Colombia

San Agustín, Huila (Colombia)

After 3 months in the city we had itchy feet. We could hear Mother Nature’s call echoing in the wind… convincing us to set off to some place more wild. Also, we just really wanted to go on a nice holiday – drink wine in hammocks, read our books and dreamily throw away our alarm clocks for forever more.

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So we planned a mini adventure during our week off for Semana Santa. First a few days in San Agustín before heading to Putumayo to the edge of the Amazon!

As soon as we arrived in San Agustín we felt this huge sense of relief and calm that we’d been missing in the big city. It sounds cliche, but we needed a big dose of Colombian countryside to magic us back to normal. So the sweet little village of San Agustin seemed like the perfect place for our wine-in-hammock daydreaming...

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Surrounded by hills of forest green, the air felt perfectly fresh and crisp as we ventured from our bamboo cabin each morning. The town itself is quiet and pleasant, with a mixture of quaint streets, artisan shops and friendly locals.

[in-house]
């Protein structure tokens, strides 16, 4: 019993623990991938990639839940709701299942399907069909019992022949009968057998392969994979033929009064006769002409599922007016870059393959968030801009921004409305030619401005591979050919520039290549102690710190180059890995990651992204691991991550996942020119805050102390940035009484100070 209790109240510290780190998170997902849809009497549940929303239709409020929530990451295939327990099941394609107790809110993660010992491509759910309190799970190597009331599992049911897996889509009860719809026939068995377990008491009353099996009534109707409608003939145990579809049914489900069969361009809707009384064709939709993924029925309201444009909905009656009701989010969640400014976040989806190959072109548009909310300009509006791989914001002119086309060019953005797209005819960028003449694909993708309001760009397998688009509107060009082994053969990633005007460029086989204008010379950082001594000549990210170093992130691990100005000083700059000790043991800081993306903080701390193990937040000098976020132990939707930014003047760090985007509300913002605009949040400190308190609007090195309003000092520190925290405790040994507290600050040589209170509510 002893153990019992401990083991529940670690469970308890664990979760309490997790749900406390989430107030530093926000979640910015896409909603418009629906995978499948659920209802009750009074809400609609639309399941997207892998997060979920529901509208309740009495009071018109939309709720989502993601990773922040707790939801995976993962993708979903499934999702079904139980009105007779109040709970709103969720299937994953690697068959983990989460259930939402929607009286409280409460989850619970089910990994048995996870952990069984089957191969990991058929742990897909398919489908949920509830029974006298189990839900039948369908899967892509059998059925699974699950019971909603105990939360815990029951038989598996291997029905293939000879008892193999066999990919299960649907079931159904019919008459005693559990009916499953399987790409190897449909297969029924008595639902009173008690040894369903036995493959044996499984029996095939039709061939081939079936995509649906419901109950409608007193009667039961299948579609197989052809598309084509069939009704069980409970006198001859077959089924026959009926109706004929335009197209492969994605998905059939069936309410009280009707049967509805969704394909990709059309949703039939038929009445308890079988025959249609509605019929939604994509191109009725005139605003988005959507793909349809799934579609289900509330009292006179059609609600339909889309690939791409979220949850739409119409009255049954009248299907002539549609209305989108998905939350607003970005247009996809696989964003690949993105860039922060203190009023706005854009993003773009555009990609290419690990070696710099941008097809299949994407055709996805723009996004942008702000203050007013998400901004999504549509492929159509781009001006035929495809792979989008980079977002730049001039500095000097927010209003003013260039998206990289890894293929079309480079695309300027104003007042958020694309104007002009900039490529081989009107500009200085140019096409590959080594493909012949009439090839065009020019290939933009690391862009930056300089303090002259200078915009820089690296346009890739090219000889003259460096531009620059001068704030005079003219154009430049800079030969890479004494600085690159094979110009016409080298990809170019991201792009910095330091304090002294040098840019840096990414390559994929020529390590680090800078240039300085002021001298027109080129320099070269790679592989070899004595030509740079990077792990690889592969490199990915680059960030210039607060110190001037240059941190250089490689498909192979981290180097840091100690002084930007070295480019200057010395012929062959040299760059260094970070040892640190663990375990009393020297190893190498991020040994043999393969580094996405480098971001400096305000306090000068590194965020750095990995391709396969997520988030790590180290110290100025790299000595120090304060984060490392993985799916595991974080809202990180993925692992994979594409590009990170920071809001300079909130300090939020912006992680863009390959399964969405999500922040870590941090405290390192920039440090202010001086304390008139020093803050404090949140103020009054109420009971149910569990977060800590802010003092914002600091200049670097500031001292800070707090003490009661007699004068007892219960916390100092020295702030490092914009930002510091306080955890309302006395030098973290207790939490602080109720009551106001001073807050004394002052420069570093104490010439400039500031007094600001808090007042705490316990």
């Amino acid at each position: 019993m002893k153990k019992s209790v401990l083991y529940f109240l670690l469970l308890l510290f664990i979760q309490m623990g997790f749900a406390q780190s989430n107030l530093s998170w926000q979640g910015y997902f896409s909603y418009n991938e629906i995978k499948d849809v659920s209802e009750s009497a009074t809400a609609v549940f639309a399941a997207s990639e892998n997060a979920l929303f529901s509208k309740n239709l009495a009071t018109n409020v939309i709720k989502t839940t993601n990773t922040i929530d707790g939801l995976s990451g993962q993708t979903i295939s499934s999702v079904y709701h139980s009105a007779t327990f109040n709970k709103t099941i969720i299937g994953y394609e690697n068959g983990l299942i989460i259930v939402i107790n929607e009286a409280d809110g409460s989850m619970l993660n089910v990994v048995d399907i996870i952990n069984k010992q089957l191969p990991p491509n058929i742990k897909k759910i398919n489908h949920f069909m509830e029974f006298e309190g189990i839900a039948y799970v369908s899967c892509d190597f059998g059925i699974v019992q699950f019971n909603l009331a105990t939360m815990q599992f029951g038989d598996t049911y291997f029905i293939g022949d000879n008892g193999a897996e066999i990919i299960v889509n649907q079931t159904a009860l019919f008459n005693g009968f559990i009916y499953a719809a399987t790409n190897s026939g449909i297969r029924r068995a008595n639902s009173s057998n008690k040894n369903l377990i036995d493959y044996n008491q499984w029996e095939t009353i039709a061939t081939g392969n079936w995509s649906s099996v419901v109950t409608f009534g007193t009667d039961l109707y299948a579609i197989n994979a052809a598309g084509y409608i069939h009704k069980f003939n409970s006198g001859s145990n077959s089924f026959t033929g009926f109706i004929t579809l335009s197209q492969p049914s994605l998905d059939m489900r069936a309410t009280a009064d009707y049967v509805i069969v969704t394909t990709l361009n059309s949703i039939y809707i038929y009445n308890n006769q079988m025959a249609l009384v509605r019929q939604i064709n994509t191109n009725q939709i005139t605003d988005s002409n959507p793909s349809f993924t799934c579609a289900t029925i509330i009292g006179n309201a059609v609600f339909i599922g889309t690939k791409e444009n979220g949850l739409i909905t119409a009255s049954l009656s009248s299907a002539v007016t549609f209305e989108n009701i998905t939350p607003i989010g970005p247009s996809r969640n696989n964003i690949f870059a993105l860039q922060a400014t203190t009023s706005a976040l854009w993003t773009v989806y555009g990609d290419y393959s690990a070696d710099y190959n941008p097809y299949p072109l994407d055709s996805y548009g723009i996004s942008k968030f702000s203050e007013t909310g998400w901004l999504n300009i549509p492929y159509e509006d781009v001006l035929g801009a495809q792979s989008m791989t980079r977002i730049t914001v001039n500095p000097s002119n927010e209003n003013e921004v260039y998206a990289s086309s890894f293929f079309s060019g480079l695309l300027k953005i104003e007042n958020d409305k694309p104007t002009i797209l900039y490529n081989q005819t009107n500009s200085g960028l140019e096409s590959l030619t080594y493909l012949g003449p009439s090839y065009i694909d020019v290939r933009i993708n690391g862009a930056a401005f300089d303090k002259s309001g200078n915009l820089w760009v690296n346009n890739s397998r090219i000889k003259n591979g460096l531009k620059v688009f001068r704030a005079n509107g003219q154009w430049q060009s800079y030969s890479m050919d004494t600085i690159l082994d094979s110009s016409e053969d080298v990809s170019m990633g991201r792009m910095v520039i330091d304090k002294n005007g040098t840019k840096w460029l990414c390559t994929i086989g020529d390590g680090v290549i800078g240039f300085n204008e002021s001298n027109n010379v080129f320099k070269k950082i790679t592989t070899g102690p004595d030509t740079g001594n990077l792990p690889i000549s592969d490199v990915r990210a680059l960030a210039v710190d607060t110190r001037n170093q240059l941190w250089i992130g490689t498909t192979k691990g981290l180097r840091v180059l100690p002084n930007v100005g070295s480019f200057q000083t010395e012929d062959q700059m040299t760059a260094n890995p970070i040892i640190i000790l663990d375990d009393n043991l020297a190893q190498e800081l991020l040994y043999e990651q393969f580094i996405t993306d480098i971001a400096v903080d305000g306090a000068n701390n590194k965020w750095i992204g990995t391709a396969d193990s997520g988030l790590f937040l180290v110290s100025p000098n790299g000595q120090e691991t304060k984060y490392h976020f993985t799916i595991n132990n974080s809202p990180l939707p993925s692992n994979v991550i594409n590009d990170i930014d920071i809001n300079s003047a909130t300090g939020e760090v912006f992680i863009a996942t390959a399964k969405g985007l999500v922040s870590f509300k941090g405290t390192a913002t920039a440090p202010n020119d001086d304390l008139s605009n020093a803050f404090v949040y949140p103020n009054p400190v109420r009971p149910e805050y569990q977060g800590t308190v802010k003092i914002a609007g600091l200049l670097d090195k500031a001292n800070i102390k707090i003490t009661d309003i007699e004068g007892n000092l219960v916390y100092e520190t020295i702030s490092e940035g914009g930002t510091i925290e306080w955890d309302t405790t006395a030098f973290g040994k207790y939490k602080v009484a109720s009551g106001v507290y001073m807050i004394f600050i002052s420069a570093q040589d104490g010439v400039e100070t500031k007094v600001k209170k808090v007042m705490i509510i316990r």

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San Agustín is famous for its archaeological parks and somewhat mystical past. Over 500 ruins and tombstones have been discovered in this area, but incredibly, very little is known about the people who once lived here.

Many of the ruins and carvings here are up to 2000 years old, resembling a mysterious mixture of human, monsters and sacred animals. Visiting the ruins is a pretty nice day activity and is perfect for getting out into the town’s picturesque green surroundings.

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There are a few archaeological sites  to visit, but we just opted for the main one (Parque Arquelogico) which is UNESCO world heritage site and has the main collection! On day two, we did a mini hike to la chaquira, which ends with incredible hillside views that make you feel small in the best way possible. 

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Aside from this, we have to admit that the rest of our time in San  Agustín was happily spent in this little spot...

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But that's what holidays are for, right? 

Life in Cali (March Update)

Here's a little peak into our world this month - the new, the old and the tasty..

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Cali

So we're pretty settled into life in Cali now. After so many months of dorm rooms and travel, our backpacks stuffed full like fat little pastries, we're actually pretty happy to unpack, slow down and have a 'normal person' routine going on for a while.